Social pressure is one of the most serious factors in causing criminal behavior. It takes mainly two forms, ones that I will for convenience call “internal” and “external” factors. Internal factors are a person’s private psychological reactions to the circumstances. The feeling of inadequacy, for instance, comes under these internal factors, when a person for some reason feels cheated out of the circumstances that others have – a classic case of jealousy. This is called anomie, a term coined by Merton. Another example of internal problems is when a person feels pushed to the end of his rope, pressured to do something, anything to get out of the desperate situation he feels himself in. An example of this case would be the case of Andrew Kehoe, who killed 42 children and injured 60 in a school explosion, because he had been pressured by the school board for years. On searching his farm, the police found a sign, which read: “criminals are made, not born.”(2) The common denominator in such cases is that the society does not actively pressure the person into doing wrong, unlike in “external” factors. The school board in Kehoe’s case surely had no idea that the man would crack under the circumstances – unlike in other instances.

External factors are instances when a group works actively to get a person to do an act, whether consciously or unconsciously. By “unconsciously” here is meant the so-called “mob” effect, when a group melds into a crowd – a group with one interest, no matter how temporary. Kimball Young in his book “Social Psychology: An Analysis of Social Behavior” gives an instance of “crowd action”:

“When there was potato shortage in Berlin I saw in a market place many hundreds of women waiting in line for potatoes. A farmer appeared driving a small wagon loaded with potatoes. He named a price for his potatoes which was beyond the means of the women. Quickly and spontaneously they raided the wagon, stripped it of potatoes, and dispersed before the police appeared.” (5)

It is extremely unlikely that these women would have been capable of the theft on their own. The group had one pressing interest: that was all it took at the time to commit a crime. This is unconscious pressure.

Conscious pressure is quite a different case. This is the very base of such things as gang dynamics, teenage peer pressure and such, where people go along with unlawful actions because the group wishes them to carry it out, and the victims are too weak-willed to resist. Dr. Francine Hallcom gives a quote from a gang member on her website: “Gustavo: “I’ve done a lot of stupid things just going along, you know? Things where I didn’t have no problem with someone, but one of the other vatos did and I helped. I went along with them just because I was there.” (4) Another common instance of active pressure is teenage peer pressure. As Alexandra Robbins writes in her book “Pledged: the Secret Life of Sororities”, there are instances of drug abuse and criminal behavior, simply because other teens wanted them to occur. For instance, when she attempted to go undercover to examine sororities, one of the initial responses shocked her. An adviser said to her: “And if for some reason they [National office of sororities] do [give you permission to write about sororities], I simply cannot allow you to write about the drugs.” (6)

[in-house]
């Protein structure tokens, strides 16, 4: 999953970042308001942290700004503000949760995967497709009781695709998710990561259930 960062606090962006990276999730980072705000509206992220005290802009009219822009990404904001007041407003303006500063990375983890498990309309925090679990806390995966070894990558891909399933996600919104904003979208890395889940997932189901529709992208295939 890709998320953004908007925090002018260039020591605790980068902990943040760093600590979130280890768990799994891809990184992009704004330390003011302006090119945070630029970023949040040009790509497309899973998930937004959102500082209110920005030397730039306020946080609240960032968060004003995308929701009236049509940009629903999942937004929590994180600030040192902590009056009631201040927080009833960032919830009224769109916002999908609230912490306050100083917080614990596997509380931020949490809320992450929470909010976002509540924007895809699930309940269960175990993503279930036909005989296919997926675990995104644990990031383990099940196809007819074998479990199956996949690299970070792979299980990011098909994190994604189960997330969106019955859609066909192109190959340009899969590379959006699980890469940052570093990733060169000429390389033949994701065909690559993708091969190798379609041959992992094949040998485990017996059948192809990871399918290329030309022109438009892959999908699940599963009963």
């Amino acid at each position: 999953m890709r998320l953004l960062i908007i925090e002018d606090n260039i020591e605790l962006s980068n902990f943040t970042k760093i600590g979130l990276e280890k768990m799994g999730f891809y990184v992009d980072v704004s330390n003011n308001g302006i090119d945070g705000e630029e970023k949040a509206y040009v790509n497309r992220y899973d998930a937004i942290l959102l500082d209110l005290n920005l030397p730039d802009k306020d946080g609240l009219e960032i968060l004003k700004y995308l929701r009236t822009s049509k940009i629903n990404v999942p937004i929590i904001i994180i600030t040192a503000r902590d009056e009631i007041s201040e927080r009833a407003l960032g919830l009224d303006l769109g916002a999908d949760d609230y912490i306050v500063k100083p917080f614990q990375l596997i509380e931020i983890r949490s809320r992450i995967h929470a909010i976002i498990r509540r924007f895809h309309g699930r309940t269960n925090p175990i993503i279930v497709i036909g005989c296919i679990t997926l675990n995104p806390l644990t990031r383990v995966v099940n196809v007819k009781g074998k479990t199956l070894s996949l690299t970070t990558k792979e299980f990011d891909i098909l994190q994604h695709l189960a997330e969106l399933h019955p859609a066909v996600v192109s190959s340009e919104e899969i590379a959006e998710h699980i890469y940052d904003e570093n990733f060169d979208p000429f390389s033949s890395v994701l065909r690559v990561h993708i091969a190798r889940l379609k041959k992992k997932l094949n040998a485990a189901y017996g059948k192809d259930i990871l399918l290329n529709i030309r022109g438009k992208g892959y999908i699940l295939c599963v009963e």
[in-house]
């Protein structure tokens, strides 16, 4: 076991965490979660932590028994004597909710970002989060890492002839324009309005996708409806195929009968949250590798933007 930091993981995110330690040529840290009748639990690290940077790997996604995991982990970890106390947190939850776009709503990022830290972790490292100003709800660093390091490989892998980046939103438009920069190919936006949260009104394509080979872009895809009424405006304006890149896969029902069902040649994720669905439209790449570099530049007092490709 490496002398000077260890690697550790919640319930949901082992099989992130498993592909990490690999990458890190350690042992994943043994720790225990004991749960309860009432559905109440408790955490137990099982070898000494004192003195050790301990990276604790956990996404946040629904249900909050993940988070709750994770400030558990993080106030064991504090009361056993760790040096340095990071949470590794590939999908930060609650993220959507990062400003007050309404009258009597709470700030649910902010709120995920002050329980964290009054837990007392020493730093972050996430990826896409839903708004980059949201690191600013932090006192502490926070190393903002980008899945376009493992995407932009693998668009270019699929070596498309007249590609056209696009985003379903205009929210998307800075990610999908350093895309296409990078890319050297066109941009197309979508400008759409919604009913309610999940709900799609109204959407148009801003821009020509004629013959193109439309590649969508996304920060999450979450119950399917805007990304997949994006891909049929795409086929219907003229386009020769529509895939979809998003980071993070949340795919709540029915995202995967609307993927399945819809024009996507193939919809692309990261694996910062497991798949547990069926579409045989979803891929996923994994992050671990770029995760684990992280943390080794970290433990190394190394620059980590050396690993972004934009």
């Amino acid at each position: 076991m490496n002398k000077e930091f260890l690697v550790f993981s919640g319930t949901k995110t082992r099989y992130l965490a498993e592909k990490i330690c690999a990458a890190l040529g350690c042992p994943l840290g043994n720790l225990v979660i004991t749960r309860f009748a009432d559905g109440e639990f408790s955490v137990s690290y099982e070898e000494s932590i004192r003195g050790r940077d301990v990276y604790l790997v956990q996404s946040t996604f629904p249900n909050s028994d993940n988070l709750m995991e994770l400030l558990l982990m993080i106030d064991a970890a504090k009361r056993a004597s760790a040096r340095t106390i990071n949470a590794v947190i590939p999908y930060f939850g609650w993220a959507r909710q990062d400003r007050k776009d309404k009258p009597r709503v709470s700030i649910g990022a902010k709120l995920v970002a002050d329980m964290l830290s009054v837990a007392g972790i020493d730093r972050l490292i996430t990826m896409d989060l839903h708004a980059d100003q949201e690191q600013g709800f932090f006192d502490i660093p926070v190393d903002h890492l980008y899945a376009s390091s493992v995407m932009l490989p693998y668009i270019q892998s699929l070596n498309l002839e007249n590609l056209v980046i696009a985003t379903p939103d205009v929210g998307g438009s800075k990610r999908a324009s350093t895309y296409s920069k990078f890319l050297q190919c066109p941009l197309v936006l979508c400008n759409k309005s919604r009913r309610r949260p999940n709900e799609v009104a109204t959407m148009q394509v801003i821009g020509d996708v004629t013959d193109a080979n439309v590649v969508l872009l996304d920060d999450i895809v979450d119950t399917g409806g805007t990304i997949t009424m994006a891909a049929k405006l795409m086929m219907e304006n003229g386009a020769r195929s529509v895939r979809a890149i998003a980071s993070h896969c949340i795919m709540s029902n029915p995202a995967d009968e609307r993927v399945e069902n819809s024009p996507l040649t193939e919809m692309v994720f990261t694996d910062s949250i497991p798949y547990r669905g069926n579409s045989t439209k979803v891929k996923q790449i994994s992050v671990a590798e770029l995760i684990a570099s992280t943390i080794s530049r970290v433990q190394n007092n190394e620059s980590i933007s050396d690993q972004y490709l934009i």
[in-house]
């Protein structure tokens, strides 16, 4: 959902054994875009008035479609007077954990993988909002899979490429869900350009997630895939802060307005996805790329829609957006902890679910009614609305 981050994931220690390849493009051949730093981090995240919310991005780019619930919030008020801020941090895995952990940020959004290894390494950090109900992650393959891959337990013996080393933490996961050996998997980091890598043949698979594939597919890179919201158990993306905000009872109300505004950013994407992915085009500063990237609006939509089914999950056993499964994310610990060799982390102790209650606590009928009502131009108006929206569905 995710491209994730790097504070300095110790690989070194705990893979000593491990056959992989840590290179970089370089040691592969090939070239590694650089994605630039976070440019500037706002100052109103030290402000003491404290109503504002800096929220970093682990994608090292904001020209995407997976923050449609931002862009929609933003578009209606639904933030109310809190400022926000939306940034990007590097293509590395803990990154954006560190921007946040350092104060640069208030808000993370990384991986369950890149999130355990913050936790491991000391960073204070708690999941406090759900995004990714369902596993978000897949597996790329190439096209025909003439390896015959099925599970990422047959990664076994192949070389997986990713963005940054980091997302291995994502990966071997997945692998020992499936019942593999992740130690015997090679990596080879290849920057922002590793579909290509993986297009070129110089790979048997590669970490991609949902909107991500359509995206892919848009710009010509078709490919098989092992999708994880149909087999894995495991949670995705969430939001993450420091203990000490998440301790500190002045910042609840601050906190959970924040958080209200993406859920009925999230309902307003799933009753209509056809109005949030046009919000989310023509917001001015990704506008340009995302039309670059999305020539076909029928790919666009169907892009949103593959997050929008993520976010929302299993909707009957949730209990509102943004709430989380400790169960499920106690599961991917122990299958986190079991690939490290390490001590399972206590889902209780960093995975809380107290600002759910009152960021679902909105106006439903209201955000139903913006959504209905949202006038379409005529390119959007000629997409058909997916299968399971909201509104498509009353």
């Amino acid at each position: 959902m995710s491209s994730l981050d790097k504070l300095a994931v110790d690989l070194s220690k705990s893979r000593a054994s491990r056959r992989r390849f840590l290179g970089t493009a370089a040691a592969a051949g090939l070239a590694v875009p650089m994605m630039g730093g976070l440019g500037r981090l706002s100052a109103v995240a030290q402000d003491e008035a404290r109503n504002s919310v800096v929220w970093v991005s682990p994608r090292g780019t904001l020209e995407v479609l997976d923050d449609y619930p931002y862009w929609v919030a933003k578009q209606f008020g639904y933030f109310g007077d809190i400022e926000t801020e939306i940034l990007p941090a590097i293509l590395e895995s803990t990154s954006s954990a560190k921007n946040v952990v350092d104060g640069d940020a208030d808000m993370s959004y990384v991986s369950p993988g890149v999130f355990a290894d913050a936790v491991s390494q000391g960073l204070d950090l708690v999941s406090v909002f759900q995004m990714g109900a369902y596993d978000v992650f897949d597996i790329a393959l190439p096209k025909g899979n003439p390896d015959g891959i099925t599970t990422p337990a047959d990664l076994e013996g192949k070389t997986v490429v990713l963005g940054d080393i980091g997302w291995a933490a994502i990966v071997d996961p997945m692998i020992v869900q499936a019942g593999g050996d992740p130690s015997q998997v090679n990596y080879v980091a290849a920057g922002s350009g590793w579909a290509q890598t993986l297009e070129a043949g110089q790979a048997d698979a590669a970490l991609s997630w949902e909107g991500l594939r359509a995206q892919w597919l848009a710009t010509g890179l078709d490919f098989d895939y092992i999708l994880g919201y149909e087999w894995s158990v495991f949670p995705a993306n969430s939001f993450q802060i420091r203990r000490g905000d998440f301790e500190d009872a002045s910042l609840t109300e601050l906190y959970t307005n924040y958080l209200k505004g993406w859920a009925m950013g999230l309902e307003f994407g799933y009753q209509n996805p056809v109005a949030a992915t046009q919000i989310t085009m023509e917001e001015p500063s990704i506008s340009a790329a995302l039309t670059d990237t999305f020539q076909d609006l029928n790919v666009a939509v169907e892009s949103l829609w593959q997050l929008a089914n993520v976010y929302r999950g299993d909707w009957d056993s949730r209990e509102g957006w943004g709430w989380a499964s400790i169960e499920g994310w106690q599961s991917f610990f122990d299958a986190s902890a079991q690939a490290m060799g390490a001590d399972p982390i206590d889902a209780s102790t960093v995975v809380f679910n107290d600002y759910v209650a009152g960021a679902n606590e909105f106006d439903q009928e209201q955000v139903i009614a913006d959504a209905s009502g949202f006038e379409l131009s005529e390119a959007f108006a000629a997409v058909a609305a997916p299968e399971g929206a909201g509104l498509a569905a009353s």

As we can see, active pressure takes quite a part in criminal activity. It is very dangerous, because it permeates every level of our society, affecting not only teenagers, but adults, as well. Corporate crime is a good example of this: when people steal because it is not considered stealing per se, more like “business” and “making a profit”. The 2002 incident with Enron Corporation shows this sort of active pressure very well (2). None of us live completely out of society, thus, all of us live surrounded by this pressure. Only a small number of people become criminals, yet this is a massive factor, influencing almost everyone, and thus takes its toll on every sort of crime rate imaginable.

In conclusion, I would like to remember a story that is over two thousand years old. A physiognomic once had a look at Socrates, and then announced that this was a man with bad predispositions, and an inborn lack of virtue. Socrates’ friends and pupils were, of course, outraged over this statement – Socrates was one of the very paragons of virtue to them. However, when they began to contradict the physiognomic, Socrates himself calmly stopped them, and noted that the physiognomic is absolutely correct. The great philosopher said that he made himself what he was, despite his original bad inclinations. This is what, to me, it all seems to come down to.

Predispositions are just that; much more important are the active influences everyday life has on all of us – including the influences we make upon ourselves. As I have shown, there is clearly evidence for the reality of the inborn influence; however, this is not the factor which, in the end, makes a criminal. A criminal is made by a combination of factors, a complex interaction between predisposition and environment. However, even the man with the best predispositions can be made into a criminal by circumstance, and even the worst man can be taught to keep himself in his hands. Besides this, there are simply more factors that influence criminal behavior that are purely environmentally caused than there are purely genetically caused, making it statistically more important. Thus, I conclude that “nurture” is much more important than “nature” in this case.

Works cited

  • Caitlin M. Jones, Genetic and Environmental Influences on Criminal Behavior, (Including peer commentaries by Lisa C. Burt, Jeffrey C. Tatar and Maureen E. Wood) retrieved March 10, 2005, from
  • Mark Gado, Bad to the Bone, retrieved March 10, 2005
  • Shirley Lynn Scott, What Makes Serial Killers Tick, retrieved March 10, 2005
  • Dr. Francine Hallcom, An Urban Ethnography of Latino Street: Gangs in Los Angeles and Ventura Counties, retrieved March 10, 2005, from
  • Kimball Young, (1930) Social Psychology: An Analysis of Social Behavior, retrieved March 10, 2005
  • Alexandra Robbins, (2004), Pledged: the Secret Life of Sororities, retrieved March 10, 2005